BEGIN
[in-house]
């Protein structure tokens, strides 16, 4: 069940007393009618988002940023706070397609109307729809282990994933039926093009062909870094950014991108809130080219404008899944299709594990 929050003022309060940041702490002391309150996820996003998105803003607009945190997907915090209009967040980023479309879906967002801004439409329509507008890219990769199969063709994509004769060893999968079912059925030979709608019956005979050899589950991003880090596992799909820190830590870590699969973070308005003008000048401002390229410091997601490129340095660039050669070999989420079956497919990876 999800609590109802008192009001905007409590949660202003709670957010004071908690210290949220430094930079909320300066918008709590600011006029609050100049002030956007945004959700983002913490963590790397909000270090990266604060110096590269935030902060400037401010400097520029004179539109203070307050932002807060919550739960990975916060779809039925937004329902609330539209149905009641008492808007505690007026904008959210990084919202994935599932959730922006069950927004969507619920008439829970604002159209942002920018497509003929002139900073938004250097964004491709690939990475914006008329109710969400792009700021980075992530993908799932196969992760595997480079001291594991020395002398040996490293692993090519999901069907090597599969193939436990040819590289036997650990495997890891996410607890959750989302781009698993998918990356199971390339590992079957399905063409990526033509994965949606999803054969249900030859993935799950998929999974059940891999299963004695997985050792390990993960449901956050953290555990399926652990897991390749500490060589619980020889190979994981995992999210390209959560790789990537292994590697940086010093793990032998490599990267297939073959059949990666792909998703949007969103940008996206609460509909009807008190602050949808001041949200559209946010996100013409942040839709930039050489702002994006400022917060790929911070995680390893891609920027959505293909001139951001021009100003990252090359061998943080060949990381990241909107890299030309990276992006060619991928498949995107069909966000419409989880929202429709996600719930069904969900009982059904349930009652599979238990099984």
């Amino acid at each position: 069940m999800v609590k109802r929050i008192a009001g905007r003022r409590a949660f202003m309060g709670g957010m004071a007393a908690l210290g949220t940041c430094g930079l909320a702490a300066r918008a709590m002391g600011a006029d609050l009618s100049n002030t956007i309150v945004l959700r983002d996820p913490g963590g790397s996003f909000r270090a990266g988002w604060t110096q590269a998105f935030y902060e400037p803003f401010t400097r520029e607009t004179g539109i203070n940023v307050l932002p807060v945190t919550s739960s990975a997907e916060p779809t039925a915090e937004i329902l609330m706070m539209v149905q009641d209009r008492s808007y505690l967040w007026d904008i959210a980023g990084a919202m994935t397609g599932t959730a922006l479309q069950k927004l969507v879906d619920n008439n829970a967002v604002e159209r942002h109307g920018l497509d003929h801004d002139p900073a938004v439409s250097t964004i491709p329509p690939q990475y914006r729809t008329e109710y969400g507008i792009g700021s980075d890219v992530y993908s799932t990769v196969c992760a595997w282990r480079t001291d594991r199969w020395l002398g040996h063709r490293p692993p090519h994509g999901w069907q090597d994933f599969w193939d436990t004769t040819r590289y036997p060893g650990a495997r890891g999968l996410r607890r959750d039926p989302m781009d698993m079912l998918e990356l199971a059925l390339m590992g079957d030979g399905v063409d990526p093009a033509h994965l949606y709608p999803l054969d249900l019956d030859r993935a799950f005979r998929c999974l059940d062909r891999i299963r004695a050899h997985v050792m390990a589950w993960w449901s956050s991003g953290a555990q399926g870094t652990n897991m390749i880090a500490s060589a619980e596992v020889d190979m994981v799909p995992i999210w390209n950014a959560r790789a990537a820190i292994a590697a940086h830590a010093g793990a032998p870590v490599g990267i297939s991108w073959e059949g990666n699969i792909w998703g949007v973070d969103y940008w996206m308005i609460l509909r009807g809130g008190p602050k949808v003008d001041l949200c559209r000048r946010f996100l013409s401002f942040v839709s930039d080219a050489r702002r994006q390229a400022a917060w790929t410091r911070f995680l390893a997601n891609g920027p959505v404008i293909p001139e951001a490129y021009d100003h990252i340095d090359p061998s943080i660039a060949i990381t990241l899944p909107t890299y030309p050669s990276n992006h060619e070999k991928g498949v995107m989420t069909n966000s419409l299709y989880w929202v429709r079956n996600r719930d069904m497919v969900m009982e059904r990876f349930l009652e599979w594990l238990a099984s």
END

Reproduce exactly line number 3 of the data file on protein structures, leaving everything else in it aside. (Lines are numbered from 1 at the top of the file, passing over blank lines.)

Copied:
């Amino acid at each position: 069940m999800v609590k109802r929050i008192a009001g905007r003022r409590a949660f202003m309060g709670g957010m004071a007393a908690l210290g949220t940041c430094g930079l909320a702490a300066r918008a709590m002391g600011a006029d609050l009618s100049n002030t956007i309150v945004l959700r983002d996820p913490g963590g790397s996003f909000r270090a990266g988002w604060t110096q590269a998105f935030y902060e400037p803003f401010t400097r520029e607009t004179g539109i203070n940023v307050l932002p807060v945190t919550s739960s990975a997907e916060p779809t039925a915090e937004i329902l609330m706070m539209v149905q009641d209009r008492s808007y505690l967040w007026d904008i959210a980023g990084a919202m994935t397609g599932t959730a922006l479309q069950k927004l969507v879906d619920n008439n829970a967002v604002e159209r942002h109307g920018l497509d003929h801004d002139p900073a938004v439409s250097t964004i491709p329509p690939q990475y914006r729809t008329e109710y969400g507008i792009g700021s980075d890219v992530y993908s799932t990769v196969c992760a595997w282990r480079t001291d594991r199969w020395l002398g040996h063709r490293p692993p090519h994509g999901w069907q090597d994933f599969w193939d436990t004769t040819r590289y036997p060893g650990a495997r890891g999968l996410r607890r959750d039926p989302m781009d698993m079912l998918e990356l199971a059925l390339m590992g079957d030979g399905v063409d990526p093009a033509h994965l949606y709608p999803l054969d249900l019956d030859r993935a799950f005979r998929c999974l059940d062909r891999i299963r004695a050899h997985v050792m390990a589950w993960w449901s956050s991003g953290a555990q399926g870094t652990n897991m390749i880090a500490s060589a619980e596992v020889d190979m994981v799909p995992i999210w390209n950014a959560r790789a990537a820190i292994a590697a940086h830590a010093g793990a032998p870590v490599g990267i297939s991108w073959e059949g990666n699969i792909w998703g949007v973070d969103y940008w996206m308005i609460l509909r009807g809130g008190p602050k949808v003008d001041l949200c559209r000048r946010f996100l013409s401002f942040v839709s930039d080219a050489r702002r994006q390229a400022a917060w790929t410091r911070f995680l390893a997601n891609g920027p959505v404008i293909p001139e951001a490129y021009d100003h990252i340095d090359p061998s943080i660039a060949i990381t990241l899944p909107t890299y030309p050669s990276n992006h060619e070999k991928g498949v995107m989420t069909n966000s419409l299709y989880w929202v429709r079956n996600r719930d069904m497919v969900m009982e059904r990876f349930l009652e599979w594990l238990a099984s």